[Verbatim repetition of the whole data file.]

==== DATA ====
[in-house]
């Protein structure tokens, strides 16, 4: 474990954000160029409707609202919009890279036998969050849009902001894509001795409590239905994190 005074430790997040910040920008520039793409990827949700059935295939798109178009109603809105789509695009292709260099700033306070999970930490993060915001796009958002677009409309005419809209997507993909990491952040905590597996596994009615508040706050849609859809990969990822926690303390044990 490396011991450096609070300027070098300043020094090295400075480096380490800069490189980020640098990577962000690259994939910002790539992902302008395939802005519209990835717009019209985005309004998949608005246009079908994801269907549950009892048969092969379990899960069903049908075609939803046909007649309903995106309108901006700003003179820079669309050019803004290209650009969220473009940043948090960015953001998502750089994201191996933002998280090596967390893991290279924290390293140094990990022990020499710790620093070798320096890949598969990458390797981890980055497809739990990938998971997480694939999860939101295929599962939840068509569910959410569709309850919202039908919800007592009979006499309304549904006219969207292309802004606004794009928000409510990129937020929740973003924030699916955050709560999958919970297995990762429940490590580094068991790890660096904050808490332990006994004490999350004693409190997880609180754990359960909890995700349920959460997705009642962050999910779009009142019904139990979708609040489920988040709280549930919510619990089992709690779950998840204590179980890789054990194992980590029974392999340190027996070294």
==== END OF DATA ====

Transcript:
[in-house]
């Protein structure tokens, strides 16, 4: 474990954000160029409707609202919009890279036998969050849009902001894509001795409590239905994190 005074430790997040910040920008520039793409990827949700059935295939798109178009109603809105789509695009292709260099700033306070999970930490993060915001796009958002677009409309005419809209997507993909990491952040905590597996596994009615508040706050849609859809990969990822926690303390044990 490396011991450096609070300027070098300043020094090295400075480096380490800069490189980020640098990577962000690259994939910002790539992902302008395939802005519209990835717009019209985005309004998949608005246009079908994801269907549950009892048969092969379990899960069903049908075609939803046909007649309903995106309108901006700003003179820079669309050019803004290209650009969220473009940043948090960015953001998502750089994201191996933002998280090596967390893991290279924290390293140094990990022990020499710790620093070798320096890949598969990458390797981890980055497809739990990938998971997480694939999860939101295929599962939840068509569910959410569709309850919202039908919800007592009979006499309304549904006219969207292309802004606004794009928000409510990129937020929740973003924030699916955050709560999958919970297995990762429940490590580094068991790890660096904050808490332990006994004490999350004693409190997880609180754990359960909890995700349920959460997705009642962050999910779009009142019904139990979708609040489920988040709280549930919510619990089992709690779950998840204590179980890789054990194992980590029974392999340190027996070294």